Coal power comes from energy stored by the photosynthetic activity of plants millions of years ago.
When coal is burnt this energy from the ancient sun is released as heat that we first convert to steam and later to electricity in coal-fired power stations.
And all we had to do was to dig it up.
Power from coal is still plentiful and still relatively easy to provide. At scale it is still cheaper than most alternative fuels.
After China — that produces nearly half the global production of 7.1 billion tons — the reserves of coal are spread around the world and not restricted to specific regions or countries.
A dozen countries produce more than 70 million tons per year and 33 more than 5 million tons.
It is not surprising that China opens a new coal-fired power station every second week given it consumes close to half of global coal production.
Burning coal also releases roughly 1 tCO2e per megawatt of energy generated.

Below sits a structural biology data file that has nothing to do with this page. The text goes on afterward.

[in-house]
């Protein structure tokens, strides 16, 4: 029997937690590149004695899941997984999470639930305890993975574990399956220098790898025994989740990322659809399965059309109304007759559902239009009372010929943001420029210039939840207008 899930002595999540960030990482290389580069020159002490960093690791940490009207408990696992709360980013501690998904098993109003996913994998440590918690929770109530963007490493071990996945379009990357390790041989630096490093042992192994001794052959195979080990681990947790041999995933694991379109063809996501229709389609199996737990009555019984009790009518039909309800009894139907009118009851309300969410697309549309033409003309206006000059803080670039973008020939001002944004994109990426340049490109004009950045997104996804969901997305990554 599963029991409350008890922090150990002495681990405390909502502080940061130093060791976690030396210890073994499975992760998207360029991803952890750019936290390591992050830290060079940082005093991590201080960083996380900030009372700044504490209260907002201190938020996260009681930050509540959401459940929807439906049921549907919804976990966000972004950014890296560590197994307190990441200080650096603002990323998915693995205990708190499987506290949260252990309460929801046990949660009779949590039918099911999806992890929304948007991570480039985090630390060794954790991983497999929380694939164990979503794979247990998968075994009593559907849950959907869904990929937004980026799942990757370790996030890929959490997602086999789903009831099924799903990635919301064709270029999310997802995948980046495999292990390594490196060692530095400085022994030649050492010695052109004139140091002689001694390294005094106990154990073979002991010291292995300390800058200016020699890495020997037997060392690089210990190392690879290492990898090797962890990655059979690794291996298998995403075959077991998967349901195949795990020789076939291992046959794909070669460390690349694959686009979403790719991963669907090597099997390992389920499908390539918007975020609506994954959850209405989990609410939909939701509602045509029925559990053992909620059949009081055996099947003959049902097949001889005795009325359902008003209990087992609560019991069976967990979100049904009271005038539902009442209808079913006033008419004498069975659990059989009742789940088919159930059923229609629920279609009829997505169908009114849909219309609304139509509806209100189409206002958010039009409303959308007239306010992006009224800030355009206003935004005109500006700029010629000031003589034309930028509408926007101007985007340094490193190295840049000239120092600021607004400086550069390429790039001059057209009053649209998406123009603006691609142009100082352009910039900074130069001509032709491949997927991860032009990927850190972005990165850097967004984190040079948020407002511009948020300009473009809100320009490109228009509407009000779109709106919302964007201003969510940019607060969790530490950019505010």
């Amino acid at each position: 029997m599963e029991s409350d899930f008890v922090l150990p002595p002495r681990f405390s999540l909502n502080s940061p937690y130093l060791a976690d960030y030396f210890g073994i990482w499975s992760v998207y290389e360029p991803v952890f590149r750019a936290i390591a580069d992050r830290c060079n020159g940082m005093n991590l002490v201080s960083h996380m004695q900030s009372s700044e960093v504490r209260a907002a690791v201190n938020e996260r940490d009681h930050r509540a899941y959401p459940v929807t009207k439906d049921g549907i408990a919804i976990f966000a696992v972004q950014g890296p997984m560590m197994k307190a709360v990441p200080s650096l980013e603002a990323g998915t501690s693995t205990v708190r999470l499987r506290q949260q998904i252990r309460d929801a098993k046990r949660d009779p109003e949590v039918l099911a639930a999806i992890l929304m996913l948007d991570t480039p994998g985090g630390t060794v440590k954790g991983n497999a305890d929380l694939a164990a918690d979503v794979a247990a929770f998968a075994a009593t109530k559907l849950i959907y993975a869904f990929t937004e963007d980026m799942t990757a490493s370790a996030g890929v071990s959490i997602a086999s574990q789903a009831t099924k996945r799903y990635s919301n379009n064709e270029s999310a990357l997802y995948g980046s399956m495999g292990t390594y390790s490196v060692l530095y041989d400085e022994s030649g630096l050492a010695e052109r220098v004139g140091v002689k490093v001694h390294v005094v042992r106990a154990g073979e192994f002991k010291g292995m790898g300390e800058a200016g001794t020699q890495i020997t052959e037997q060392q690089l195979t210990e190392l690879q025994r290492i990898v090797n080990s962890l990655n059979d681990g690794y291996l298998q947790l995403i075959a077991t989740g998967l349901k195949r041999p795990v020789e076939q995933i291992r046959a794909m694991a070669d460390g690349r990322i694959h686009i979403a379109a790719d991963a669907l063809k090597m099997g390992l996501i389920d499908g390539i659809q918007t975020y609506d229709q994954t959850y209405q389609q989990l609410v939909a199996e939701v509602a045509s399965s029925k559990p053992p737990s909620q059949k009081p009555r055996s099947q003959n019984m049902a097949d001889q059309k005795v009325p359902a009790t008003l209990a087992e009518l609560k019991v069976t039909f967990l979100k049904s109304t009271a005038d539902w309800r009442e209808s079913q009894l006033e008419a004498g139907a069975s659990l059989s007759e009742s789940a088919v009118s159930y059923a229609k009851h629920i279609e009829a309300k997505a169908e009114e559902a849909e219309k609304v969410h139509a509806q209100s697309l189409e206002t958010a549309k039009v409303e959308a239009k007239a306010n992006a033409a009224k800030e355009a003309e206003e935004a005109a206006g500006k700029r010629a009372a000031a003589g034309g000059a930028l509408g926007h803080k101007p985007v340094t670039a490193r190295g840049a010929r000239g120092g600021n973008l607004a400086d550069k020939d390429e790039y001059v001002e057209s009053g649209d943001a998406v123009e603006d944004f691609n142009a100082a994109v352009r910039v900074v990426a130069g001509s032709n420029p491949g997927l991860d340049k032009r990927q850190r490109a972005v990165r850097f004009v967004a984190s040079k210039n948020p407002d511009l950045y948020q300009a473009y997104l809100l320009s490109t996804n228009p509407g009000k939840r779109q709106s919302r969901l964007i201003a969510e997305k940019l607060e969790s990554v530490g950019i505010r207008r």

So despite what it has given us, coal is considered a dirty option to generate power because of coal combustion emissions.
One solution to make coal less carbon intensive is to strip it as it leaves the power station chimneys, liquify the gas and store it underground. This carbon capture and storage or CCS is possible but it suffers from the classic NIMBY challenge.
Not in my backyard.
Nobody wants the liquefied carbon stripped from the stacks of the power stations pumped into the ground under their suburb. Who knows what it will do down there.
Whatever the climate impact might be, we are not going to stop burning coal any time soon.
Even if a ubiquitous, cheap alternative fuel were sourced tomorrow it would take time to roll out at scale. There would be a transition period in which coal would remain important. So coal power is with us.
In fact, as a still cheap source of electricity it defines the modern world almost as much as oil.
We are going to have to wear the consequences of burning coal or pay the economic cost even if we decide to transition to something else.